Properly emplaced dental implants in Reston can last as long as a lifetime with reasonable care. Like all forms of medical or dental therapy however, they can sometimes fail. On the rare occasions that this occurs, impacted food may be a contributing factor. The best way to avoid this problem is by regular brushing, flossing, and appointments with your implant dentist in Reston.
When Good Food Goes Bad
Your teeth and gums are both practical tools and elegant works of art. They not only help you to enjoy your favorite foods, they enable you to speak clearly and charm the world with your smile. But they’re also vulnerable to cavity-causing bacteria. Keeping these microscopic invaders at bay takes knowing a little bit about them. Here’s what we mean:
- Tooth decay germs are like any form of life on earth: they must eat to survive. Their preferred diet is sugar and simple carbs. They scavenge these nutrients from food particles in your mouth left over from meals.
- Brushing alone cannot remove all of this leftover food: flossing is essential as well. Unfortunately, most of us fail to floss as often as we should. Once a day is the rule of thumb, although more often is better.
- Built-up food can cause impacted teeth, a harmful condition: not only can accumulated food promote tooth decay, it can also put pressure on both your natural teeth and any implants you may have. This can lead to tooth loss or, in some cases, implant failure.
How to Prevent Impacted Food from Impacting Your Oral Health
The good news is that impacted food is a very treatable condition. Besides flossing at home, you can also see your dentist for regular exams. While you’re there, you may want to ask about a professional flossing, a service offered by many dentists. This is sometimes used alongside anti-cavity gel treatments. Other times a root scaling and planing, also known as a “dental deep cleaning,” is the best approach.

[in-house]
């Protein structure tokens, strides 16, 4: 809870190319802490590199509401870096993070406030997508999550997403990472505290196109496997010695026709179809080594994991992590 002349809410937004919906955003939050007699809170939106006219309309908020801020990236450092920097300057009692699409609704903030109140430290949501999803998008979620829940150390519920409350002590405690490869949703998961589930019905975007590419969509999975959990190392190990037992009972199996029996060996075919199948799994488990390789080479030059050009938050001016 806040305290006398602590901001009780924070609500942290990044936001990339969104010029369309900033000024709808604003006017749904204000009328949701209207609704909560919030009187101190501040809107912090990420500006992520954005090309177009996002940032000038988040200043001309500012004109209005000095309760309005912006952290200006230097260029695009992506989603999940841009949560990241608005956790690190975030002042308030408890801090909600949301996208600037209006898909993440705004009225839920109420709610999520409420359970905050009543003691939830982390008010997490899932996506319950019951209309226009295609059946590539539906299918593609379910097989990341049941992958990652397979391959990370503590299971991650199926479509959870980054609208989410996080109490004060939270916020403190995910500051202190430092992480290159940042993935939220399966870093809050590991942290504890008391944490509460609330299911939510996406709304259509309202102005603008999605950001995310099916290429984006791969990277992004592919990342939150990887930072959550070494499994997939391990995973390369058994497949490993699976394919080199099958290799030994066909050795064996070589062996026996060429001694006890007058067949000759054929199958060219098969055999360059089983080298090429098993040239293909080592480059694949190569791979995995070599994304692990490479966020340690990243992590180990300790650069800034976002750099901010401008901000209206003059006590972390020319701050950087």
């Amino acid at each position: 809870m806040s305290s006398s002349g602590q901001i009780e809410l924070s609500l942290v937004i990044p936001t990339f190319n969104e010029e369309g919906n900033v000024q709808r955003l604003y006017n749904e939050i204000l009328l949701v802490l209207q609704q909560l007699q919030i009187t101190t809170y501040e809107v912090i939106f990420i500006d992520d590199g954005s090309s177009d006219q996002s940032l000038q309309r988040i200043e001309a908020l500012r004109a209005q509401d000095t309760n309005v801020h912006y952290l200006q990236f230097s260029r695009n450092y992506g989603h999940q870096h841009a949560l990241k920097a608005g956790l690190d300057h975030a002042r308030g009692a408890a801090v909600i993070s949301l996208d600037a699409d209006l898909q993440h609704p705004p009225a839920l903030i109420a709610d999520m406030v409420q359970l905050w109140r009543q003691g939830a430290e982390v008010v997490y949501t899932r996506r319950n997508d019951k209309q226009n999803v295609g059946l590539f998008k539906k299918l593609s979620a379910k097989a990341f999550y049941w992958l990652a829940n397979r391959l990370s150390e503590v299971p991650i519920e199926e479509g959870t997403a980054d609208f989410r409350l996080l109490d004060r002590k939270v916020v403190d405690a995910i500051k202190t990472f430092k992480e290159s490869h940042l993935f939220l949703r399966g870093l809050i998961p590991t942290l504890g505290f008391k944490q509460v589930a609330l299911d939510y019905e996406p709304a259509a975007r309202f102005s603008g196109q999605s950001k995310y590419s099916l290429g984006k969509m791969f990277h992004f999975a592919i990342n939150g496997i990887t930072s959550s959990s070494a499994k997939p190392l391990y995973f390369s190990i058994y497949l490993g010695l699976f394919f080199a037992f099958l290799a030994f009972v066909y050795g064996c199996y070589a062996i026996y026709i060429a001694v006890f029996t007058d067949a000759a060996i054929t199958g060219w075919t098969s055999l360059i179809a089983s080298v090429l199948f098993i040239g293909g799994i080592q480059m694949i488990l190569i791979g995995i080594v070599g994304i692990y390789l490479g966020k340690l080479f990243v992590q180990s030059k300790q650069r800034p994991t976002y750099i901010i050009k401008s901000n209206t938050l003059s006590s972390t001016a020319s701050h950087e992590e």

What to Do if Your Implants are Already Beginning to Fail
The first thing you should do is see your implant dentist in Reston right away. He or she will verify whether your implants are in trouble and, if so, what is causing the problem. In some cases it may be possible to save the implant from failure, possibly by cleaning the area around the restoration and re-implanting or replacing it.
It’s important to remember that implants, like natural teeth, rely on the bones beneath your gum line for support. If those bones begin to weaken, then both tooth loss and implant failure are likely to occur. This is one reason why it’s important to eat a well-balanced, nutritious diet rich in things like protein, healthy unsaturated fat, and vitamins. Your body uses these as the raw materials with which to keep your teeth and bones strong and healthy.
Your dentist is your best source of information on this topic. Remember to address any concerns you may have to him or her during your next appointment. With regular care, you can keep your smile looking its best for many years to come.